ECONOMY

Covid travel testing should have been improved, not abandoned – adviser


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scientist advising the Government has accused ministers of “abandoning” the testing system for international travel, saying planned relaxations will increase the risk of importing infections and new virus variants.

Professor Stephen Reicher said officials could have improved the system which saw “absurd rates” charged for PCR tests, by doing such testing through the NHS.

The traffic light system in England is to be replaced from October 4 by a single, reduced, “red list” of destinations, and those who are fully vaccinated will no longer need a pre-departure test before returning from non-red list destinations.

I think it has increased the risk, quite frankly, and I think we should have improved the system rather than by and large abandoning it

From the end of October, they will also be able to replace the day two PCR test with a cheaper lateral flow test.

Prof Reicher, a member of the Scientific Pandemic Insights Group on Behaviours, which feeds into the Scientific Advisory Group for Emergencies said the system around PCR tests for travellers has been “dysfunctional” with “all the different companies charging absurd rates and not providing a service”.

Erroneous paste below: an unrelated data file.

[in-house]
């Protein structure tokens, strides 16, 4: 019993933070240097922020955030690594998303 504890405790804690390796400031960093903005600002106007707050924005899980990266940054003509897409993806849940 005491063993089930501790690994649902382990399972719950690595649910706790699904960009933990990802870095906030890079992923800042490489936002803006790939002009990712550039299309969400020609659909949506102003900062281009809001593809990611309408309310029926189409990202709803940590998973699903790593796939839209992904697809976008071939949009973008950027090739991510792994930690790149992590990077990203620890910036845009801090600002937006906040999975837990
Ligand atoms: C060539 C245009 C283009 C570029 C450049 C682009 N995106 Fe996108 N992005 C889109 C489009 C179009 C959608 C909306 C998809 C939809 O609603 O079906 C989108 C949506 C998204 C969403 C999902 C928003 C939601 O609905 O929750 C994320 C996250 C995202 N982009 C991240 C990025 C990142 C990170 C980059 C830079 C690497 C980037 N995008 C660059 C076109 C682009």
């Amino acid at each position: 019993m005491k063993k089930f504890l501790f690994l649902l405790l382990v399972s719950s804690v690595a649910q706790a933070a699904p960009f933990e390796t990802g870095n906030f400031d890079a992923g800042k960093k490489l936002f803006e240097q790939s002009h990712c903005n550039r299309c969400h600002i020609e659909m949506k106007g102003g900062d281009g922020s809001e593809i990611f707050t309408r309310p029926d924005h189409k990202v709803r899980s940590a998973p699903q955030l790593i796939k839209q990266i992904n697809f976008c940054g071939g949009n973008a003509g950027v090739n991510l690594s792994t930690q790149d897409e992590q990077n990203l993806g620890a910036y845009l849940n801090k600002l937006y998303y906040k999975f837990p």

He said the Government has responded to this “not by improving the system but by abandoning it entirely”, and added that, domestically, there remains “huge uncertainty” about the effect on virus cases of the return of schools, universities, workplaces and people spending more time indoors in the autumn weather.

On travel, he told Sky News’s Trevor Phillips on Sunday programme: “I think it would have been far preferable to keep PCR tests but to improve the system and to do them through the NHS.

“I think it (the relaxation) is increasing risk. I think it does limit, in fact it stops our ability to trace different variants, and increases the probability of infected people coming into the country.

“I think it has increased the risk, quite frankly, and I think we should have improved the system rather than by and large abandoning it.”

Lawrence Young, professor of molecular oncology at the University of Warwick, said: “Letting our guard down runs the risk of bringing a new variant into the country, such as the Mu variant first identified in Colombia, which could reduce the effectiveness of current vaccines.”

Another scientist said while easing the rules will “inevitably increase the risk” of infections, high rates in the UK mean travellers could be as likely to catch Covid on a trip to Torquay as one to Turkey.

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